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Maquoketa    0

The requests of my customers never get old.  I had two construction task order projects that came in below the Engineer's Estimate and funding available for the project.  They are looking for a way to keep the excess money on the contract.  I have included their email request for your viewing pleasure. How would you respond? 

Engineer's email:

We’ve had a few chats about the extra funds on the IDIQ task orders. Assuming the evaluation panel’s recommended contractors are awarded the task orders, than some of the task orders had higher dollar amount allocated in the requisition than the bids that came in. With regards to the extra funding for those projects, I was instructed that we need the full requisition amounts to stay with those task orders as of now, rather than releasing the extra funds.

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I would respond by sending two emails...

Email #1: "Will do." (make sure to add a read receipt)

Then, once read...

Email #2: "SIKE!"

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ji20874    0

How about,

"Please tell me the name and title of the person who provided your instruction and the regulatory citation for that instruction.  I will consider whether your instruction takes precedence over 48 CFR 32.703-1(a), which tells me that funds will be obligated to cover the price (or target price) of a fixed-price contract or the estimated cost and any fee of a cost-reimbursement contract.  If there is no reasonable basis for your instruction, will it be okay with you if I refer this matter to the inspector general for a fraud-waste-abuse investigation?"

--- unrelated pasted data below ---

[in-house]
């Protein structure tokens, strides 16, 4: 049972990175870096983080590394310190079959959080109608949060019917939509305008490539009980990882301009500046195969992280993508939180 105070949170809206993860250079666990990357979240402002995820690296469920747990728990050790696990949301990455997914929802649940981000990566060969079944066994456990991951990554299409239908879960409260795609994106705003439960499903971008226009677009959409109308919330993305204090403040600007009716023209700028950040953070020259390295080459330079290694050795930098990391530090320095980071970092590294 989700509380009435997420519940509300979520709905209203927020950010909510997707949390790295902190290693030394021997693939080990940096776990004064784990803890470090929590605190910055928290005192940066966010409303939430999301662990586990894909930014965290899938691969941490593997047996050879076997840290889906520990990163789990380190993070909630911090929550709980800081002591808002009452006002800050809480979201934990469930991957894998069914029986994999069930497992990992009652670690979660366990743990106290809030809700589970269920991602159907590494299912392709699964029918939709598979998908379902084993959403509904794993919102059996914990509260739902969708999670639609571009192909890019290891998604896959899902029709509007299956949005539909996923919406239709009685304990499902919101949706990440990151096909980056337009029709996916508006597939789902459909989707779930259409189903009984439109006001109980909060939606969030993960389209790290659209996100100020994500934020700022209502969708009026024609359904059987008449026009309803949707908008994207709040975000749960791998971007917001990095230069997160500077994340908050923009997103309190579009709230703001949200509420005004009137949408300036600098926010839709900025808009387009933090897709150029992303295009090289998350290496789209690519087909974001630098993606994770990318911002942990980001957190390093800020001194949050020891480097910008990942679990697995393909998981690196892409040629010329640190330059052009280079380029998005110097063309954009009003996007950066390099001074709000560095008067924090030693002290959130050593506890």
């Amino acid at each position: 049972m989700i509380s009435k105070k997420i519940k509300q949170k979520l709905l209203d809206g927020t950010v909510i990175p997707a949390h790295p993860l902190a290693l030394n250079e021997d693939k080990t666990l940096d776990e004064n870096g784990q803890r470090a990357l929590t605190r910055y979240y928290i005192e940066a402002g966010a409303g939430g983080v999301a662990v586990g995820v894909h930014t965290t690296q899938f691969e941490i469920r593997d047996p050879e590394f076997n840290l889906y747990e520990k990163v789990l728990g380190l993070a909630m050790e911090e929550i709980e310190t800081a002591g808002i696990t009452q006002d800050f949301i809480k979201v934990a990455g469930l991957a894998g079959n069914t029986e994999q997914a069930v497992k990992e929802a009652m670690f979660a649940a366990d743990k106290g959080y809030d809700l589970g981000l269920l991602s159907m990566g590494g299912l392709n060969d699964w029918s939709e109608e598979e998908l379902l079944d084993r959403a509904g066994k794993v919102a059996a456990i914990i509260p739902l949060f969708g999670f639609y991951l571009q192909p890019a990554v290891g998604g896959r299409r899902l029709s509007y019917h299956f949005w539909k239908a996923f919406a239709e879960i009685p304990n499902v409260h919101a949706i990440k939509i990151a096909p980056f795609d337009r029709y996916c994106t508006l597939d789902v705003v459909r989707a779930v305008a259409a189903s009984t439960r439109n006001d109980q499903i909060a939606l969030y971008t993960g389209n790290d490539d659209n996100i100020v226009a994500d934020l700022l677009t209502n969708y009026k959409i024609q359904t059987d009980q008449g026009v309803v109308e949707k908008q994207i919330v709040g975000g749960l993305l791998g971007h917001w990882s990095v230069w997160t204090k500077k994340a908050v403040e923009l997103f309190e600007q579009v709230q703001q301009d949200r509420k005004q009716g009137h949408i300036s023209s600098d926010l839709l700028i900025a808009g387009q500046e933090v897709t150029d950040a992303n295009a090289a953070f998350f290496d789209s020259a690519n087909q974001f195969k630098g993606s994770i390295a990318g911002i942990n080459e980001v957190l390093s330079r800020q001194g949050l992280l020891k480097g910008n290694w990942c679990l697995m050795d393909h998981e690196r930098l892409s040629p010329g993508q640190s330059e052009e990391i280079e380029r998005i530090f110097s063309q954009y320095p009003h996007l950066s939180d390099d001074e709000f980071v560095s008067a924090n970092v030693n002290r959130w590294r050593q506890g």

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ji20874    0

By the way, in the old days we had ways of dealing with situations like this -- for example, we might have included additive items in the schedule, or options that could be exercised at time of award -- all of these possibilities can still be used today if program managers and contracting officers work together to plan an acquisition.

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This is what I would write:

"I can only record an obligation for the amount of the obligation created by the task order. If you want to commit the funds that were not obligated, then you should speak to the financial management folks because I don't have that authority. If you need any help, let me know."

I prefer to assume the engineer is just ignorant of the rules, not that they are knowingly intent on doing something illegal. Help them solve their problem.

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MBrown    0

I would ask the engineer to explain how he/she intends to ensure compliance with 31 U.S.C. 1501.  The overrecording of an obligation will not help Uncle Sam achieve auditability and frustrates accountability.

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